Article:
I find it interesting that before we see Ophelia’s twin go into the water, we learn that she survives. We just don’t know exactly what happens to her, which is suspense enough.

Tagging this “first-person minor narration” because I think the central character is the family as a whole, not the narrator.

I haven’t read anything from Glimmer Train in a long time—I dislike their use of author photos—but obviously they’re a very good magazine. They invited Hitz to write a short essay on craft, in which he said:

“The two things that have sustained me in my writing (which until recently has been mostly a private, even secretive activity) are my evolving obsessions with various works of literature in relationship to my life, and my own subjective discoveries regarding craft. To put it another way, the most important and lasting lessons I’ve learned about writing were not imparted to me, but rather won through the long, circular process of reading closely, putting words to paper (or failing to put words to paper), and doing my best to return everything to life. Many of these personal lessons, which I am constantly revising, would likely sound simplistic, or even absurd, if I tried to explain them here.”

The humblest commentary on craft is, in my opinion, the best. (Edited to add: Turns out he said this and I quoted it way back in 2013.)

Flash fiction story: “Milestones”

“Milestones,” by Janice Leagra

Appeared here in Spelk, February 5th, 2018

416 words

Oh man. Really good portrait of a fucked-up parent-child relationship. On my first read I was picturing the “you” as a father for some reason, but I think it’s actually a mother. I was slightly distracted at the end wondering how the narrator was speaking from beyond the grave, but whatever.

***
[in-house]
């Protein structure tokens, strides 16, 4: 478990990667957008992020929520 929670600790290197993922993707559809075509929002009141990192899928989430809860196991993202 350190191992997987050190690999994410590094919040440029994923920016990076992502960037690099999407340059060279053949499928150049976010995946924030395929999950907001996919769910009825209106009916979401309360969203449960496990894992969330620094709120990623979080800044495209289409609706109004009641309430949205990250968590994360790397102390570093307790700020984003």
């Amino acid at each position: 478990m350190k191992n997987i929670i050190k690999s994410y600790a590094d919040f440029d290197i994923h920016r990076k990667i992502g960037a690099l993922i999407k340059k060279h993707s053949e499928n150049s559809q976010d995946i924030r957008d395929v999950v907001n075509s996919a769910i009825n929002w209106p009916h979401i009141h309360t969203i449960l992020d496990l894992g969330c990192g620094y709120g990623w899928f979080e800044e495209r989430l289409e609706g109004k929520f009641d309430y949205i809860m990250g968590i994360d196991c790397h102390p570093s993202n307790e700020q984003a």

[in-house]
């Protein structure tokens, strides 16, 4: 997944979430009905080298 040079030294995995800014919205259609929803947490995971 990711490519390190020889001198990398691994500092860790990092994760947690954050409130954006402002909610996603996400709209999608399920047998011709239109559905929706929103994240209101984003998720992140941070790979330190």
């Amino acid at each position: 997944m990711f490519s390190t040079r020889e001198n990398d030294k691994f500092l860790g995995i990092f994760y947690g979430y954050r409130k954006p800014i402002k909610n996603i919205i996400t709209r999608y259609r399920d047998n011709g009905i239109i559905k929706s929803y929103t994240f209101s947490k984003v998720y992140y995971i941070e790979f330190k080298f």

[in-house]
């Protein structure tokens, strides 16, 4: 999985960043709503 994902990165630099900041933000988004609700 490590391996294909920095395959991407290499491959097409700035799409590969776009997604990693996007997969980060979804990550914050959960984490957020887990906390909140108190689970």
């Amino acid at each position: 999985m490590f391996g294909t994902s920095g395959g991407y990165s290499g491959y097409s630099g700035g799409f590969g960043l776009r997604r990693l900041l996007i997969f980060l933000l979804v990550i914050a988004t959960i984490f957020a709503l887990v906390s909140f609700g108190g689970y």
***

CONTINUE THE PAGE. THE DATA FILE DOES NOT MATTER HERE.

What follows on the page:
Short story: “Teddy Bears and Tea Parties”

“Teddy Bears and Tea Parties,” by S. Boyd Taylor

Appeared in ChiZine #41, July 2009; read in Drabblecast 146, January 14th, 2010, and in a Drabblecast Director’s Cut episode, June 26th, 2018; also published as a Kindle book and available on Scribd

A few thousand words

Eh, I wasn’t a huge fan of this one. Feels like weirdness for weirdness’ sake. Not that it’s not well written; it certainly succeeds in being original as horror.

I got a craving after listening to this, and ended up having a bagel with grape jelly. Delicious.

Short story: “Dogface in Ice”

“Dogface in Ice,” by Timothy Mudie

Read by Andrew Leman in StarShipSofa No 555, September 19th, 2018

Several thousand words

I like this. The ending is maybe a little predictable, but good.

Flash fiction story: “Ndakusuwa”

“Ndakusuwa,” by Blaize Kaye

Appeared in Fantastic Stories of the Imagination #237, November/December 2016 (the magazine would appear to be defunct now); nominated for a 2017 Nommo Award by the African Speculative Fiction Society (ASFS); later appeared in Strange Horizons, September 3rd, 2018 (read/listen)

857 words

A simple and effective form.

I would have liked the last line better if I’d known “ndakusuwa” means “I miss you” in the ChiShona language. But perhaps that line isn’t aimed at a monolingual person like me.

More (untitled) microfictions from Nanoism

“on a card written in crayon:”, by Cynthia Day

Appeared in Nanoism, June 6th, 2018

22 words

I adore this. (Spoilers….) At first I took it for the love note of a rather daffy adult. It was only on a reread that I got who the writer of the card was.

“I wouldn’t wash her handprint off the window,” by Shane Olivieri

Appeared in Nanoism, June 27th, 2018

24 words

I like the implication that the narrator is deep in denial—or rather, was. Perhaps this is about a child who refuses to visit her noncustodial parent after the divorce.

“Today was okay,” by Daniel Galef

Appeared in Nanoism, January 8th, 2014

28 words

Ouch.

I like the filename.